In 1969 Evgenij Kozlov starts creating dialogues he relates to individual figures. Each figure is defined by a number which marks the respective phrase in the conversation. At first these talks are very short and merely characterize the place of the scene or of an upcoming date. Sometimes an object is further explained by a word, when its function cannot be fully depicted by the image: next to a tape recorder we read "Very loud", on another drawing we find the term "rain" (in English) to let us know that it actually rains outside, and on yet another "four hours later". All these comments make the situations and their whereabouts more precise and thus intensify the atmosphere. It is important to note that even later when the amount of text increases considerably, the drawings always remain the dominant feature and never merely become illustrations of the text.


The same year the two friends Ira and Sveta appear, and a whole cycle is dedicated to them.


In 1970 we spot the first boy - and throughout the rest of the album there will never be another. We can assume that this boy is to a certain degree the alter ego of the artist. Ira and Sveta meet him at his flat, and a game of reciprocal discoveries begins, mixing ingenuousness and naivety with intuitive knowledge about the significance of the tension between the two sexes - a significance going beyond the purely sexual.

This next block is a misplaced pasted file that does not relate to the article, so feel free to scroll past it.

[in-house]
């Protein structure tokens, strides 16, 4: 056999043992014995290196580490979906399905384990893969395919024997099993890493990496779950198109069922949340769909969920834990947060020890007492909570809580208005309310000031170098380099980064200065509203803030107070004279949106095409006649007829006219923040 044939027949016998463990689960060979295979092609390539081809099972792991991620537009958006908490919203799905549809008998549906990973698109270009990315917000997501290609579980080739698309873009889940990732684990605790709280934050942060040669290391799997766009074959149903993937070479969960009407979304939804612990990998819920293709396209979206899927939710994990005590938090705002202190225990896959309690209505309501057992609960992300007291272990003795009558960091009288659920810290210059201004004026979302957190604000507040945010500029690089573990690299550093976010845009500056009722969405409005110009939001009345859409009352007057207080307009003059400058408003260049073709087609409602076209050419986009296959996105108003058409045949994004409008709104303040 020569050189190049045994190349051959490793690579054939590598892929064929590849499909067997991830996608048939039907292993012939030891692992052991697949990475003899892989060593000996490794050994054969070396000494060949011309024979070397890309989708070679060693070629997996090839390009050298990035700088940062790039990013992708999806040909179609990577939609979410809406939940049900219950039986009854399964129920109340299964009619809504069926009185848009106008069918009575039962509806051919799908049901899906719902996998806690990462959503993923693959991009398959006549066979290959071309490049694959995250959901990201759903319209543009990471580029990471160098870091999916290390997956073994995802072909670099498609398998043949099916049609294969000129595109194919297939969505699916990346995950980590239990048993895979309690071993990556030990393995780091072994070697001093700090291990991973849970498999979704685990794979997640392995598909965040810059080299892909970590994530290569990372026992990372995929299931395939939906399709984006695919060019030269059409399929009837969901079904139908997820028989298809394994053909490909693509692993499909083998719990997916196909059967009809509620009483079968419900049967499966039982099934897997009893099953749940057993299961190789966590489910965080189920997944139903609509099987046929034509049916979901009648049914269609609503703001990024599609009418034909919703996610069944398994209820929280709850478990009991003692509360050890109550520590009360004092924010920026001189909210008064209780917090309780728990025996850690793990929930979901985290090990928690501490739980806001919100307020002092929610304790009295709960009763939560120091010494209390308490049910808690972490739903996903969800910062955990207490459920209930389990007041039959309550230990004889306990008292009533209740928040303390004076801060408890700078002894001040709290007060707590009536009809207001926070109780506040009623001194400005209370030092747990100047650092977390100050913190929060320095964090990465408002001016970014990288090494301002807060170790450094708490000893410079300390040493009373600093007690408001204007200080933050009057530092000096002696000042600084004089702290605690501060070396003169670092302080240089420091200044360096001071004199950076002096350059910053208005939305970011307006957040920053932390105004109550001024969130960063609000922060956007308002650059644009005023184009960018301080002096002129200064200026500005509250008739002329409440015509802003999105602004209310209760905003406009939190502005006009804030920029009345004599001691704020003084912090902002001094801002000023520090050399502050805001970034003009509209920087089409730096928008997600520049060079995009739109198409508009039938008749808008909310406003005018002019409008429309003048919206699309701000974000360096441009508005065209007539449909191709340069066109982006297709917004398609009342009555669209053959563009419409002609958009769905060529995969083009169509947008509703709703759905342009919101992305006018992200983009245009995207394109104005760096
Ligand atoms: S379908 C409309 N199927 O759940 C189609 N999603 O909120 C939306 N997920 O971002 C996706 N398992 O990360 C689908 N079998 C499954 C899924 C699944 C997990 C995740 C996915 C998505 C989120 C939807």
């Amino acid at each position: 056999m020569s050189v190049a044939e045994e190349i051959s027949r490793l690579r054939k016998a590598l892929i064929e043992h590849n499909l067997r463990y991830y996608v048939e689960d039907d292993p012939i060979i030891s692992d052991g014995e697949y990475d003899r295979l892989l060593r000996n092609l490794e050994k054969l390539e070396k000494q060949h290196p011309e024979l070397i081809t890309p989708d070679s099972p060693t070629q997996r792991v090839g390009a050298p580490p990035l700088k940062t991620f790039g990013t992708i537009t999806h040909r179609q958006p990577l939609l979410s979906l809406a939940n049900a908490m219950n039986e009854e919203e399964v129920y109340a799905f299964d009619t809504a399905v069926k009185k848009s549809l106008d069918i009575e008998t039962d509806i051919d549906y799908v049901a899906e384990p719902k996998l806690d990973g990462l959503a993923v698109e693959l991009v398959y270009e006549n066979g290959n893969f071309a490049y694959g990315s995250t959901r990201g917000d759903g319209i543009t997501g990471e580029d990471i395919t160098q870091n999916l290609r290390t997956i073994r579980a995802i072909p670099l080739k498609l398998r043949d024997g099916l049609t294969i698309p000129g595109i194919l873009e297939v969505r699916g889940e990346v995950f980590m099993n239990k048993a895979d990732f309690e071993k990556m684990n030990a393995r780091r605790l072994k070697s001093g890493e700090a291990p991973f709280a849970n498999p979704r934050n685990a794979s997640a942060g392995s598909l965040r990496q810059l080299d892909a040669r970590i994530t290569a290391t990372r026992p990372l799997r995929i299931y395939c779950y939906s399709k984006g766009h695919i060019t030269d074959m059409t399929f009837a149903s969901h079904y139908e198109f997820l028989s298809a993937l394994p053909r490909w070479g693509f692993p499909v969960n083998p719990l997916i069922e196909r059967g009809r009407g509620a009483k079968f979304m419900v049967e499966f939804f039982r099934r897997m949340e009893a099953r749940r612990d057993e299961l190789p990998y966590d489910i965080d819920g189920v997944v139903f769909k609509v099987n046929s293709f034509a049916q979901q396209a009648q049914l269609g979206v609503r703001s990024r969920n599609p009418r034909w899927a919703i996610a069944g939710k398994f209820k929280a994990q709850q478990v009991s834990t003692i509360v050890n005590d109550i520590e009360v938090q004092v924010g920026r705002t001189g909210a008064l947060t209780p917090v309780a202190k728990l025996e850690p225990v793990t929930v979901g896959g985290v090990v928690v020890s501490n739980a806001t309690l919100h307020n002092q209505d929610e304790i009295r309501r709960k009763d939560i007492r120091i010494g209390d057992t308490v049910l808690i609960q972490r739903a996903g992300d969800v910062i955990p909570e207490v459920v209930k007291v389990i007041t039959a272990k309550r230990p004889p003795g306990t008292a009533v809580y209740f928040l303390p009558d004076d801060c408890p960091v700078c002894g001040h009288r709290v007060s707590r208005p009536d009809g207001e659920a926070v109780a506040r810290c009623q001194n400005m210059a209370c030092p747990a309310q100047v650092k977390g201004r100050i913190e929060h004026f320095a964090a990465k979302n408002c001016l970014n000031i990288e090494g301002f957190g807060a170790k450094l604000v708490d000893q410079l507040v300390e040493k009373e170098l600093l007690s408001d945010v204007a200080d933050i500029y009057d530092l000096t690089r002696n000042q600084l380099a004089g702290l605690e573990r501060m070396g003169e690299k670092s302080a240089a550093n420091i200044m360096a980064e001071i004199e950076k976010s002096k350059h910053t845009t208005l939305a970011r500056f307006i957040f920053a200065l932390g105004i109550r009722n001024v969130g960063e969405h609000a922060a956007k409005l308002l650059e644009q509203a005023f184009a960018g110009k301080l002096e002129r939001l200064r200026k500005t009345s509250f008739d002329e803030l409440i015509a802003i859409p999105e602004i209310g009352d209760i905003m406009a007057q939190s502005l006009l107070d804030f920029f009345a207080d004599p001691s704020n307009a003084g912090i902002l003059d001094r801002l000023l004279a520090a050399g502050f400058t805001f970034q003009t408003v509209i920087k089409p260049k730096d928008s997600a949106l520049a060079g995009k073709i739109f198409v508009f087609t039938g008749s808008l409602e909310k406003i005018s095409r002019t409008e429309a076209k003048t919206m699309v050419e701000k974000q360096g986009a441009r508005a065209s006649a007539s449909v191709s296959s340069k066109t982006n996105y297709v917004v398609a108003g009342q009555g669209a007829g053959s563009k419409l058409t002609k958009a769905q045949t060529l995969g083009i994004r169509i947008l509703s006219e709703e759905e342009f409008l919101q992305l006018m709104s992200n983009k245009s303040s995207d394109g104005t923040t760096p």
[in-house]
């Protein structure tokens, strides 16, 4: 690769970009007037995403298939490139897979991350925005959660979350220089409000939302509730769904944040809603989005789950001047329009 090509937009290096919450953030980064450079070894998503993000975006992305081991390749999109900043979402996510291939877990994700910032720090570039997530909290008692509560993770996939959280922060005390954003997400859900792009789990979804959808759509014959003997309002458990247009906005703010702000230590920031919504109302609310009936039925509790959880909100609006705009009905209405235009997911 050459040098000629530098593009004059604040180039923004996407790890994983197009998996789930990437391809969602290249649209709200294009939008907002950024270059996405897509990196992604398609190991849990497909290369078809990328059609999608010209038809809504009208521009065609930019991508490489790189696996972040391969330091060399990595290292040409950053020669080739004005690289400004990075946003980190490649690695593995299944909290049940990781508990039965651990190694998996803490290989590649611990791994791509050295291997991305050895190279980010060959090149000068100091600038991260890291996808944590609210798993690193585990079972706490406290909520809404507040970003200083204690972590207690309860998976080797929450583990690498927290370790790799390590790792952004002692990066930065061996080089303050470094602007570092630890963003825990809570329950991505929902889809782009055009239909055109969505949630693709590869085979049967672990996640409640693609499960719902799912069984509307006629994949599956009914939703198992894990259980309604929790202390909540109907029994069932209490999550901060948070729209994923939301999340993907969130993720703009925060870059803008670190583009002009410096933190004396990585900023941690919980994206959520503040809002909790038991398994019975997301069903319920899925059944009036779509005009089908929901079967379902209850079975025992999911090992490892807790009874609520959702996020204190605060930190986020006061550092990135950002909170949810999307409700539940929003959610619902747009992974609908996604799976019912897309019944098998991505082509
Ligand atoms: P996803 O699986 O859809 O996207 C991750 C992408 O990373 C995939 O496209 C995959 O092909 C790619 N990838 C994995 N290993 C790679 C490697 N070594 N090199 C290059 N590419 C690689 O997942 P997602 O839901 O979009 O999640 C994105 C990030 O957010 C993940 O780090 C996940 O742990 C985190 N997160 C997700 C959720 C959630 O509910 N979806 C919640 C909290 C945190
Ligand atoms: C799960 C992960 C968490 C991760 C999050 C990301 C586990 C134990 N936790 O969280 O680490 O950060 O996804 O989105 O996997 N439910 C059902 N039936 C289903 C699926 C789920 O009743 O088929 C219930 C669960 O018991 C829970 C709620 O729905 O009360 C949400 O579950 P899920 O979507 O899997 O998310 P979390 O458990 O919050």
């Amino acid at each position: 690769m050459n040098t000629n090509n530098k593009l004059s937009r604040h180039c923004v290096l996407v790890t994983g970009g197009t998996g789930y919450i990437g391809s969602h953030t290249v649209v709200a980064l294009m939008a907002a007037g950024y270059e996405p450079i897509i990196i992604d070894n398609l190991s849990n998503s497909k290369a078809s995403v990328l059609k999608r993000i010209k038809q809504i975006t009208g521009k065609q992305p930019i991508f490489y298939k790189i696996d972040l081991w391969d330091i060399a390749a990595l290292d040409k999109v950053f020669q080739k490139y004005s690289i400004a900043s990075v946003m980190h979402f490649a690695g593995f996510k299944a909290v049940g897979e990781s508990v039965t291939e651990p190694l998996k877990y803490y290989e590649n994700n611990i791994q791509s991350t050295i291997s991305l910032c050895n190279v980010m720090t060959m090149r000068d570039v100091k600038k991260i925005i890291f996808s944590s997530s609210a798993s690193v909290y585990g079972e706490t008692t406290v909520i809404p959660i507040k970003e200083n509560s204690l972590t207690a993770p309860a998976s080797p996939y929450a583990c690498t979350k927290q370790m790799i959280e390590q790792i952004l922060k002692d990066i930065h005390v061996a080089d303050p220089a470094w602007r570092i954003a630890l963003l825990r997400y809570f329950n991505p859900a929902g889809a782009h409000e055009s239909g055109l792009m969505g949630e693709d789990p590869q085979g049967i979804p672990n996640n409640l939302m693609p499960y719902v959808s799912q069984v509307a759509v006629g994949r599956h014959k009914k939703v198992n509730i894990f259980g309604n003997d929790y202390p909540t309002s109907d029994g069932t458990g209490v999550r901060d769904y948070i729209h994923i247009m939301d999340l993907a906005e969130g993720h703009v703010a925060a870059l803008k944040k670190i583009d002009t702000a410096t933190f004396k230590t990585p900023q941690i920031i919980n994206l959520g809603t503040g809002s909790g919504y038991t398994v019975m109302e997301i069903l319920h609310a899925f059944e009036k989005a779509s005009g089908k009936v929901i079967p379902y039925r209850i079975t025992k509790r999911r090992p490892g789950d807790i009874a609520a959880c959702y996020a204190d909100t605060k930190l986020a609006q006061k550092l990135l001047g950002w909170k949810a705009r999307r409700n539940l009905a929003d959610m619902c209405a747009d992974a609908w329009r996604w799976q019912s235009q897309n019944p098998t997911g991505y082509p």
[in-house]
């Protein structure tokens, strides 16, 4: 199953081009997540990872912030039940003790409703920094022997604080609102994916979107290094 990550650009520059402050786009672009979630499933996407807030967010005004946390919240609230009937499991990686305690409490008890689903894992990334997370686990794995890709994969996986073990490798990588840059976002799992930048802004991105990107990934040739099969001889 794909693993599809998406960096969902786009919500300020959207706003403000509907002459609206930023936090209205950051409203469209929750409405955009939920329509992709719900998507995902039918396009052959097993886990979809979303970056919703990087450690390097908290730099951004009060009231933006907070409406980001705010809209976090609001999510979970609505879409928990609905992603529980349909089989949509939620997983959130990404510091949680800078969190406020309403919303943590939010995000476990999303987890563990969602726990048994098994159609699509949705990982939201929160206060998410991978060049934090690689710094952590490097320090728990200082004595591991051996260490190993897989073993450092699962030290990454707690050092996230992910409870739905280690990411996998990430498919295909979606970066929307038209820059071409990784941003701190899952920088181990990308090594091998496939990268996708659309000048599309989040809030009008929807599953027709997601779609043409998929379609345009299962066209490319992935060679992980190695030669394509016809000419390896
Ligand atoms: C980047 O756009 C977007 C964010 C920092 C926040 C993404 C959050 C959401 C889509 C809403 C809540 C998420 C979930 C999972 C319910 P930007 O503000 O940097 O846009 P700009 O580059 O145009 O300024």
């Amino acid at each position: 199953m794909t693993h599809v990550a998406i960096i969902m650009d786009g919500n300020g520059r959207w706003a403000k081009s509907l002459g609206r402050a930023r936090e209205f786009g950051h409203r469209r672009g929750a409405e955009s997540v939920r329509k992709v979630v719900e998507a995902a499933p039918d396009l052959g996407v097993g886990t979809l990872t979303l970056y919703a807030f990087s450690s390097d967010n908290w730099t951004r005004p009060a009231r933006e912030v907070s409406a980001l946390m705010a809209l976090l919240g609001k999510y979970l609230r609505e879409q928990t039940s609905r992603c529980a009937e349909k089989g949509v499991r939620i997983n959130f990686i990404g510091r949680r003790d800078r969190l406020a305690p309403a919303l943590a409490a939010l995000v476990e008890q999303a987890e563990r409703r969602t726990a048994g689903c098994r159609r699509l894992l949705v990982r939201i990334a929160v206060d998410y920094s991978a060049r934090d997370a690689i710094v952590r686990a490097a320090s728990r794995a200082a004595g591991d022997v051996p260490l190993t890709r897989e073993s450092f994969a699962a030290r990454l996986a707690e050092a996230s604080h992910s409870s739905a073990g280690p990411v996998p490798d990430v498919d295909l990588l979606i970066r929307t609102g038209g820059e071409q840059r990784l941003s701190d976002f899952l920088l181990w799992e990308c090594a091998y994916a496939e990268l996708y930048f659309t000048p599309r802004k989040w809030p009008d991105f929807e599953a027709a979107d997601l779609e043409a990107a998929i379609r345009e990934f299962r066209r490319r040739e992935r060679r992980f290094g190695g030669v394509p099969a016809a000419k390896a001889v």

The girls are certainly the driving force in this game. They take the initiative. Their alledged passivity, for instance while waiting for the decisive phonecall, is part of the play they direct partly consciously, partly unconsciously. It is they who encourage the boy to take the first step, and the first step isn't a first step at all, but more likely a second, or a third.

Ira and Sveta

The girls overcome their shyness in the company of each other. There is always one best friend who dares a little more, who is more determined, who persuades the others to go along. The plenitude of female characters becomes overwhelming. Yet each is treated in image and text as individuality, each unfolds her particualr charm. There is no star among ugly ducklings - they are all perfect in their own way. And so there is hardly any envy among them. They graciously admire each other's beauty. They are united by desire and by the wish to be desired.


Beginning in 1971 the drawings show surrealistic elements, enlarged shadows, arrows, contours, thus providing the images with a psychodelic-surrealistic element. At the same time the mature, self-confident woman comes to the fore, mostly as teacher. Although she does not push aside the young girlfriends, she still sees herself as serious rival for the favour of her attractive lover. She knows what she wants and moreover, she knows her qualities.